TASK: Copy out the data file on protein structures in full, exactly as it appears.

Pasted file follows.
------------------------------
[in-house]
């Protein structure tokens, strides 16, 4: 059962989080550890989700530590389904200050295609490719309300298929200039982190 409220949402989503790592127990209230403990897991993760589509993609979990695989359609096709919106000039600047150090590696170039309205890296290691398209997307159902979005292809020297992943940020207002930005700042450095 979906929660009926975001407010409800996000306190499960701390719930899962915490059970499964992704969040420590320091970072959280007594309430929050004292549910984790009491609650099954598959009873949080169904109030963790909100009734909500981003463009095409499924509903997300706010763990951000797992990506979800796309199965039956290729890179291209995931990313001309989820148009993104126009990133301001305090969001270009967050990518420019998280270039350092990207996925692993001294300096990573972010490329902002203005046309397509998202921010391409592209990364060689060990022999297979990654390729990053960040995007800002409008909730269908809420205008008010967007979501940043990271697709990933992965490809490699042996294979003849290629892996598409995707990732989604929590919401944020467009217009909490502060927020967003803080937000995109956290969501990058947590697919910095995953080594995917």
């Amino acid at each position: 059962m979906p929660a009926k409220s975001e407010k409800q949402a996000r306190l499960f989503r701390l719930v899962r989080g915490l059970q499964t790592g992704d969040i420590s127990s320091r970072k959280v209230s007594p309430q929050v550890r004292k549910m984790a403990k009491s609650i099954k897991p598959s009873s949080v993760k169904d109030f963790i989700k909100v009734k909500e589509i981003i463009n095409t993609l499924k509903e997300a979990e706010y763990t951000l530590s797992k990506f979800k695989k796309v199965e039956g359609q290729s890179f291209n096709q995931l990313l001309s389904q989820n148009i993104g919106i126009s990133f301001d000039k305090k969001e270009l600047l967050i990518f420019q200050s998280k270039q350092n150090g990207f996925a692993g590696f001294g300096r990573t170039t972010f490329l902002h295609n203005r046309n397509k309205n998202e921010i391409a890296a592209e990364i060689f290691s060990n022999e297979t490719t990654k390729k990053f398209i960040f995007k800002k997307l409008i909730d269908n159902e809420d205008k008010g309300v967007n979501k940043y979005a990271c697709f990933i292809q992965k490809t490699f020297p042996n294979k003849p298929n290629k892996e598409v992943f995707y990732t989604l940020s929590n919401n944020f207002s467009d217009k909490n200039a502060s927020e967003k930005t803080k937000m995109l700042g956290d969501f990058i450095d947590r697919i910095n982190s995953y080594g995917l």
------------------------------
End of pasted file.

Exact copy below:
[in-house]
């Protein structure tokens, strides 16, 4: 059962989080550890989700530590389904200050295609490719309300298929200039982190 409220949402989503790592127990209230403990897991993760589509993609979990695989359609096709919106000039600047150090590696170039309205890296290691398209997307159902979005292809020297992943940020207002930005700042450095 979906929660009926975001407010409800996000306190499960701390719930899962915490059970499964992704969040420590320091970072959280007594309430929050004292549910984790009491609650099954598959009873949080169904109030963790909100009734909500981003463009095409499924509903997300706010763990951000797992990506979800796309199965039956290729890179291209995931990313001309989820148009993104126009990133301001305090969001270009967050990518420019998280270039350092990207996925692993001294300096990573972010490329902002203005046309397509998202921010391409592209990364060689060990022999297979990654390729990053960040995007800002409008909730269908809420205008008010967007979501940043990271697709990933992965490809490699042996294979003849290629892996598409995707990732989604929590919401944020467009217009909490502060927020967003803080937000995109956290969501990058947590697919910095995953080594995917």
């Amino acid at each position: 059962m979906p929660a009926k409220s975001e407010k409800q949402a996000r306190l499960f989503r701390l719930v899962r989080g915490l059970q499964t790592g992704d969040i420590s127990s320091r970072k959280v209230s007594p309430q929050v550890r004292k549910m984790a403990k009491s609650i099954k897991p598959s009873s949080v993760k169904d109030f963790i989700k909100v009734k909500e589509i981003i463009n095409t993609l499924k509903e997300a979990e706010y763990t951000l530590s797992k990506f979800k695989k796309v199965e039956g359609q290729s890179f291209n096709q995931l990313l001309s389904q989820n148009i993104g919106i126009s990133f301001d000039k305090k969001e270009l600047l967050i990518f420019q200050s998280k270039q350092n150090g990207f996925a692993g590696f001294g300096r990573t170039t972010f490329l902002h295609n203005r046309n397509k309205n998202e921010i391409a890296a592209e990364i060689f290691s060990n022999e297979t490719t990654k390729k990053f398209i960040f995007k800002k997307l409008i909730d269908n159902e809420d205008k008010g309300v967007n979501k940043y979005a990271c697709f990933i292809q992965k490809t490699f020297p042996n294979k003849p298929n290629k892996e598409v992943f995707y990732t989604l940020s929590n919401n944020f207002s467009d217009k909490n200039a502060s927020e967003k930005t803080k937000m995109l700042g956290d969501f990058i450095d947590r697919i910095n982190s995953y080594g995917l």